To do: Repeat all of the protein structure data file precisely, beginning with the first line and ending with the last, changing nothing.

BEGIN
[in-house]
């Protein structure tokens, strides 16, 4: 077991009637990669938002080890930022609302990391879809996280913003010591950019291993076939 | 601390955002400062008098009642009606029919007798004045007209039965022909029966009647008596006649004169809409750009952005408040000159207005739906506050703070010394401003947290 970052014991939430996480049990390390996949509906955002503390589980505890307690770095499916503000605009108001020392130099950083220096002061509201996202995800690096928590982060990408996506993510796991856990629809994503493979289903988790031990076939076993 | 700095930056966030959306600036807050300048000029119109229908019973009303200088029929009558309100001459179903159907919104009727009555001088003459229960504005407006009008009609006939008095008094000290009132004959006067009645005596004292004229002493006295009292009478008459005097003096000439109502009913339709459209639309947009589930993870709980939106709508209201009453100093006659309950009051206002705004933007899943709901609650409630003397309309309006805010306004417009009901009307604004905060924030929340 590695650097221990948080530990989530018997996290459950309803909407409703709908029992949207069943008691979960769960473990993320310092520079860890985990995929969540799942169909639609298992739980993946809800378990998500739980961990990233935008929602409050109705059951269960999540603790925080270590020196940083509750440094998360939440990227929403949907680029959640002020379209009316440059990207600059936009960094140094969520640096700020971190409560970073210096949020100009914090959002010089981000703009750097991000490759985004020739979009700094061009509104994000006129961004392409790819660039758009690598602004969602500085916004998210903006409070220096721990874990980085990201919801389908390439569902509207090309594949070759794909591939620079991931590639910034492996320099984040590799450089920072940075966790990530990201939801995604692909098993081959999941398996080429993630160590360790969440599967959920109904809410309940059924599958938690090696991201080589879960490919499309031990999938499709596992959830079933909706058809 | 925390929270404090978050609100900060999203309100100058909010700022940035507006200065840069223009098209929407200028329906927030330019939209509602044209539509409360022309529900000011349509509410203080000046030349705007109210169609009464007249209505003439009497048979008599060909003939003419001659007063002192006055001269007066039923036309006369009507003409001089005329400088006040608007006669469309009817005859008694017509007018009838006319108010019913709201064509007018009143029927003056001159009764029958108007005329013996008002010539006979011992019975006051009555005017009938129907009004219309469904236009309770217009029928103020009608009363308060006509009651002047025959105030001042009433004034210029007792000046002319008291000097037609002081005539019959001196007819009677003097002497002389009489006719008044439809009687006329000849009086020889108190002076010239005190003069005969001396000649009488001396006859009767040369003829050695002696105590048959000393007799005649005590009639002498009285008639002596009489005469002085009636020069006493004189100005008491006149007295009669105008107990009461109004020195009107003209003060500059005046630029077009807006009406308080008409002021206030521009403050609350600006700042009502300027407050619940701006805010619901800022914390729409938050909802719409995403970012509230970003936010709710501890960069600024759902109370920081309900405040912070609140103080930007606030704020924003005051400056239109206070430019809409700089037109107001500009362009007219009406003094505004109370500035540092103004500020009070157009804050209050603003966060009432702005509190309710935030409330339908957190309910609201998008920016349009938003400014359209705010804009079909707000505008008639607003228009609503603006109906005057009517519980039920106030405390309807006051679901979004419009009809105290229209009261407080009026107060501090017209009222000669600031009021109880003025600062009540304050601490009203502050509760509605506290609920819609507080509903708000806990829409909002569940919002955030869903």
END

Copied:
[in-house]
């Protein structure tokens, strides 16, 4: 077991009637990669938002080890930022609302990391879809996280913003010591950019291993076939 | 601390955002400062008098009642009606029919007798004045007209039965022909029966009647008596006649004169809409750009952005408040000159207005739906506050703070010394401003947290 970052014991939430996480049990390390996949509906955002503390589980505890307690770095499916503000605009108001020392130099950083220096002061509201996202995800690096928590982060990408996506993510796991856990629809994503493979289903988790031990076939076993 | 700095930056966030959306600036807050300048000029119109229908019973009303200088029929009558309100001459179903159907919104009727009555001088003459229960504005407006009008009609006939008095008094000290009132004959006067009645005596004292004229002493006295009292009478008459005097003096000439109502009913339709459209639309947009589930993870709980939106709508209201009453100093006659309950009051206002705004933007899943709901609650409630003397309309309006805010306004417009009901009307604004905060924030929340 590695650097221990948080530990989530018997996290459950309803909407409703709908029992949207069943008691979960769960473990993320310092520079860890985990995929969540799942169909639609298992739980993946809800378990998500739980961990990233935008929602409050109705059951269960999540603790925080270590020196940083509750440094998360939440990227929403949907680029959640002020379209009316440059990207600059936009960094140094969520640096700020971190409560970073210096949020100009914090959002010089981000703009750097991000490759985004020739979009700094061009509104994000006129961004392409790819660039758009690598602004969602500085916004998210903006409070220096721990874990980085990201919801389908390439569902509207090309594949070759794909591939620079991931590639910034492996320099984040590799450089920072940075966790990530990201939801995604692909098993081959999941398996080429993630160590360790969440599967959920109904809410309940059924599958938690090696991201080589879960490919499309031990999938499709596992959830079933909706058809 | 925390929270404090978050609100900060999203309100100058909010700022940035507006200065840069223009098209929407200028329906927030330019939209509602044209539509409360022309529900000011349509509410203080000046030349705007109210169609009464007249209505003439009497048979008599060909003939003419001659007063002192006055001269007066039923036309006369009507003409001089005329400088006040608007006669469309009817005859008694017509007018009838006319108010019913709201064509007018009143029927003056001159009764029958108007005329013996008002010539006979011992019975006051009555005017009938129907009004219309469904236009309770217009029928103020009608009363308060006509009651002047025959105030001042009433004034210029007792000046002319008291000097037609002081005539019959001196007819009677003097002497002389009489006719008044439809009687006329000849009086020889108190002076010239005190003069005969001396000649009488001396006859009767040369003829050695002696105590048959000393007799005649005590009639002498009285008639002596009489005469002085009636020069006493004189100005008491006149007295009669105008107990009461109004020195009107003209003060500059005046630029077009807006009406308080008409002021206030521009403050609350600006700042009502300027407050619940701006805010619901800022914390729409938050909802719409995403970012509230970003936010709710501890960069600024759902109370920081309900405040912070609140103080930007606030704020924003005051400056239109206070430019809409700089037109107001500009362009007219009406003094505004109370500035540092103004500020009070157009804050209050603003966060009432702005509190309710935030409330339908957190309910609201998008920016349009938003400014359209705010804009079909707000505008008639607003228009609503603006109906005057009517519980039920106030405390309807006051679901979004419009009809105290229209009261407080009026107060501090017209009222000669600031009021109880003025600062009540304050601490009203502050509760509605506290609920819609507080509903708000806990829409909002569940919002955030869903």